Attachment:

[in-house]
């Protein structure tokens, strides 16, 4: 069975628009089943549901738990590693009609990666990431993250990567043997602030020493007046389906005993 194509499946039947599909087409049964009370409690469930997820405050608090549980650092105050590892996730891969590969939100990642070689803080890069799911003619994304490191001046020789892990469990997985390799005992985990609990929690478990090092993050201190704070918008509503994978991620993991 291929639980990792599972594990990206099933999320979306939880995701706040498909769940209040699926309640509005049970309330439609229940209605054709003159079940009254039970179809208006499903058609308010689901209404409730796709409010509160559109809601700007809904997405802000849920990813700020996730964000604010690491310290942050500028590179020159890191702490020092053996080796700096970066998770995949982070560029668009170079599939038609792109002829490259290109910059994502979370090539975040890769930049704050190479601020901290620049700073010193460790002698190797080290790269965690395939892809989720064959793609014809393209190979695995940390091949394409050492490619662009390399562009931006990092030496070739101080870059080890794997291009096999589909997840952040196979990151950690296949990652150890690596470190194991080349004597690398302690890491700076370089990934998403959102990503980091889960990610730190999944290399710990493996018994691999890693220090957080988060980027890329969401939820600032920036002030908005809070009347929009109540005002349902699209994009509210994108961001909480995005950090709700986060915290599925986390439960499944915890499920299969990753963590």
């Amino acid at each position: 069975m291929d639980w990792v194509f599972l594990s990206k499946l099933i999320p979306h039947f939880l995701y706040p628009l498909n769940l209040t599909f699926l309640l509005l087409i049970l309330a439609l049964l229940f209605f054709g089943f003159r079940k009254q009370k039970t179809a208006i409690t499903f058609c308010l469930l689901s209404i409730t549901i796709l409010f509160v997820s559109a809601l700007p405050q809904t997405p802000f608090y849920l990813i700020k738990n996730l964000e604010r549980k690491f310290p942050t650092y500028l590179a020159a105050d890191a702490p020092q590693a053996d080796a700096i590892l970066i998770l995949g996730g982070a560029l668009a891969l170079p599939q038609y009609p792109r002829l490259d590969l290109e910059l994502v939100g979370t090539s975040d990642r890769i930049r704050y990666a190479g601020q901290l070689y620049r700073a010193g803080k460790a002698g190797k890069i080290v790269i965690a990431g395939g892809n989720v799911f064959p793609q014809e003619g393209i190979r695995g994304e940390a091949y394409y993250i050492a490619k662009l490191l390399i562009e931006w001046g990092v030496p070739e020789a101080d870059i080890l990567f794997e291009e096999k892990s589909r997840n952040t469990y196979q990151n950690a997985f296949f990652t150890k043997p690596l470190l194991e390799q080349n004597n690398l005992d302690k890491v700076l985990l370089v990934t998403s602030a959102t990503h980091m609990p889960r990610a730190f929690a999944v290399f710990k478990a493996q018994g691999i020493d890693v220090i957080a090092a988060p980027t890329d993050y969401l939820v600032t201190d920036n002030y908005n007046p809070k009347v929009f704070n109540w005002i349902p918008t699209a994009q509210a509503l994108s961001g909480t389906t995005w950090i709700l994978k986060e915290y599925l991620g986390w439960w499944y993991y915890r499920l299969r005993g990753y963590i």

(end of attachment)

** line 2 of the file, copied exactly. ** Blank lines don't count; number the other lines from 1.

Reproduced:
């Protein structure tokens, strides 16, 4: 069975628009089943549901738990590693009609990666990431993250990567043997602030020493007046389906005993 194509499946039947599909087409049964009370409690469930997820405050608090549980650092105050590892996730891969590969939100990642070689803080890069799911003619994304490191001046020789892990469990997985390799005992985990609990929690478990090092993050201190704070918008509503994978991620993991 291929639980990792599972594990990206099933999320979306939880995701706040498909769940209040699926309640509005049970309330439609229940209605054709003159079940009254039970179809208006499903058609308010689901209404409730796709409010509160559109809601700007809904997405802000849920990813700020996730964000604010690491310290942050500028590179020159890191702490020092053996080796700096970066998770995949982070560029668009170079599939038609792109002829490259290109910059994502979370090539975040890769930049704050190479601020901290620049700073010193460790002698190797080290790269965690395939892809989720064959793609014809393209190979695995940390091949394409050492490619662009390399562009931006990092030496070739101080870059080890794997291009096999589909997840952040196979990151950690296949990652150890690596470190194991080349004597690398302690890491700076370089990934998403959102990503980091889960990610730190999944290399710990493996018994691999890693220090957080988060980027890329969401939820600032920036002030908005809070009347929009109540005002349902699209994009509210994108961001909480995005950090709700986060915290599925986390439960499944915890499920299969990753963590």